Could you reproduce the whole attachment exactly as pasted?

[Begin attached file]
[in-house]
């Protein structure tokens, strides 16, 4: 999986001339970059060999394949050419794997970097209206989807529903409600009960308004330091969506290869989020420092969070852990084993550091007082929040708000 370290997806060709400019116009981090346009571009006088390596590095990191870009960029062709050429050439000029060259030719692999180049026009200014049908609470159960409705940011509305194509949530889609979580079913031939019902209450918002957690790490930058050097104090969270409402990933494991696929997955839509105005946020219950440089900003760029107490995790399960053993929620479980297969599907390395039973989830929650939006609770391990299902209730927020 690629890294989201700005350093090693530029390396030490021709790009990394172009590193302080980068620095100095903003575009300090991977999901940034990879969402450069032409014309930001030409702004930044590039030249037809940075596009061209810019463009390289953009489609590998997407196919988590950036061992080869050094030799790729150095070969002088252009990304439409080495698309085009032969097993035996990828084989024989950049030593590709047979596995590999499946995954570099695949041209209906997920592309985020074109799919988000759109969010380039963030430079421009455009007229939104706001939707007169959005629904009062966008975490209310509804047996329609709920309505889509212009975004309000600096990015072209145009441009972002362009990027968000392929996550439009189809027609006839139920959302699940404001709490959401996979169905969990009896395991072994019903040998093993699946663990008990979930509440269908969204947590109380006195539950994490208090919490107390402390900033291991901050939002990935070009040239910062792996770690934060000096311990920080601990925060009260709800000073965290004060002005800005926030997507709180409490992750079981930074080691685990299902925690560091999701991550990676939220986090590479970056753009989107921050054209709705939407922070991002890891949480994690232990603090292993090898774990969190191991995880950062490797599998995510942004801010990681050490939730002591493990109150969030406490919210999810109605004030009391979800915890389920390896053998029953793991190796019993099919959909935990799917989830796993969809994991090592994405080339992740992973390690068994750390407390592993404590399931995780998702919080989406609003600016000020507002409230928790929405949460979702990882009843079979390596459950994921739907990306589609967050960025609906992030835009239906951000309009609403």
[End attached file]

[in-house]
């Protein structure tokens, strides 16, 4: 999986001339970059060999394949050419794997970097209206989807529903409600009960308004330091969506290869989020420092969070852990084993550091007082929040708000 370290997806060709400019116009981090346009571009006088390596590095990191870009960029062709050429050439000029060259030719692999180049026009200014049908609470159960409705940011509305194509949530889609979580079913031939019902209450918002957690790490930058050097104090969270409402990933494991696929997955839509105005946020219950440089900003760029107490995790399960053993929620479980297969599907390395039973989830929650939006609770391990299902209730927020 690629890294989201700005350093090693530029390396030490021709790009990394172009590193302080980068620095100095903003575009300090991977999901940034990879969402450069032409014309930001030409702004930044590039030249037809940075596009061209810019463009390289953009489609590998997407196919988590950036061992080869050094030799790729150095070969002088252009990304439409080495698309085009032969097993035996990828084989024989950049030593590709047979596995590999499946995954570099695949041209209906997920592309985020074109799919988000759109969010380039963030430079421009455009007229939104706001939707007169959005629904009062966008975490209310509804047996329609709920309505889509212009975004309000600096990015072209145009441009972002362009990027968000392929996550439009189809027609006839139920959302699940404001709490959401996979169905969990009896395991072994019903040998093993699946663990008990979930509440269908969204947590109380006195539950994490208090919490107390402390900033291991901050939002990935070009040239910062792996770690934060000096311990920080601990925060009260709800000073965290004060002005800005926030997507709180409490992750079981930074080691685990299902925690560091999701991550990676939220986090590479970056753009989107921050054209709705939407922070991002890891949480994690232990603090292993090898774990969190191991995880950062490797599998995510942004801010990681050490939730002591493990109150969030406490919210999810109605004030009391979800915890389920390896053998029953793991190796019993099919959909935990799917989830796993969809994991090592994405080339992740992973390690068994750390407390592993404590399931995780998702919080989406609003600016000020507002409230928790929405949460979702990882009843079979390596459950994921739907990306589609967050960025609906992030835009239906951000309009609403």